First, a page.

Rotating Flakes in Van-der-Waals Heterostructures

Rotating Flakes in Van-der-Waals Heterostructures

Author: Liam Critchley

Van der Waals (VdW) heterostructures are materials which are composed of 2D material layers stacked on top of each other. In these materials, intermolecular interactions (van der Waals forces) hold the layers together. The rotational alignment of the layers of these heterostructures is thought to have a big impact on the electronic properties of the material. However, controlling the rotation of a 2D material flake is a challenge.

Shuze Zhu, Harley T. Johnson, University of Illinois at Urbana-Champaign, USA, Pascal Pochet, Université Grenoble Alpes, France, and colleagues have used molecular dynamics (MD) simulations to investigate the internal rotation of the layers in VdW heterostructures. The team simulated a 2D bilayer system in which the top layer takes the shape of an equilateral triangle. They evaluated the relationship between the preferred rotational orientation and the flake size.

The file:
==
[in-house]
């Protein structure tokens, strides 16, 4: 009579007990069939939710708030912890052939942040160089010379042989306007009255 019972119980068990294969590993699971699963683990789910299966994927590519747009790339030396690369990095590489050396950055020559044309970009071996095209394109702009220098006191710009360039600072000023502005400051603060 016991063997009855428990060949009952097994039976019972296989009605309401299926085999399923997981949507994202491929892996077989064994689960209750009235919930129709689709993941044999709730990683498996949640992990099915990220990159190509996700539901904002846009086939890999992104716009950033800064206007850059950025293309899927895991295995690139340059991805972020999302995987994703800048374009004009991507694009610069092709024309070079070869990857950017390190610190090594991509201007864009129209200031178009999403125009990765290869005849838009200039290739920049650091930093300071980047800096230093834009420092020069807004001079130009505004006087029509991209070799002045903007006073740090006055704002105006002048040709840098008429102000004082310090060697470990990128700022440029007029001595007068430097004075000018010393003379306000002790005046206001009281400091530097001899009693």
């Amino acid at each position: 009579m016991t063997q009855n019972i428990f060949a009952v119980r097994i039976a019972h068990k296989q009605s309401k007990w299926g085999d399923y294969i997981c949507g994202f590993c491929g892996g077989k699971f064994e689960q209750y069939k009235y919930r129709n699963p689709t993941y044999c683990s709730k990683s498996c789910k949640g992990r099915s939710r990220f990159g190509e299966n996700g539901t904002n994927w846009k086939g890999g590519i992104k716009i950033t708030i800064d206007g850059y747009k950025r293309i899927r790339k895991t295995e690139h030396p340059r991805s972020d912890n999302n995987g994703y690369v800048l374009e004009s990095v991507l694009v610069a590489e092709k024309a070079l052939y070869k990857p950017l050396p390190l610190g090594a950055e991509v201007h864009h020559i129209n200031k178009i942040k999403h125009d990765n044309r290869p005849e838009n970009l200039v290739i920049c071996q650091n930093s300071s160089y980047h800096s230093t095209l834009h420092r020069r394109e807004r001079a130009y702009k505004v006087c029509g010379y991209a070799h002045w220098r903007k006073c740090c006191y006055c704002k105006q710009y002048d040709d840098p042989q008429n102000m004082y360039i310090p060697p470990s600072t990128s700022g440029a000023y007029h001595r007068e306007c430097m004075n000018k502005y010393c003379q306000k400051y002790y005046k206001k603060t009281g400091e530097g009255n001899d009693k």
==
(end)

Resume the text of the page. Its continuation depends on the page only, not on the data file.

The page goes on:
The simulation results showed that the interfacial energy landscape continually changes with the flake size. The team also found that the moiré patterns formed by the layers are rotation dependent. Moiré patterns are interference patterns that occur, for example, when two transparent fabrics are layered. According to the simulations, rotation is fundamentally driven by this interface lattice moiré. The team also found that strain engineering can be used to change the energy landscape of the moiré in a finite region, and in turn, change the interlayer rotation within different VdW structures. This could help with the design of rotation-tunable electronics.


 

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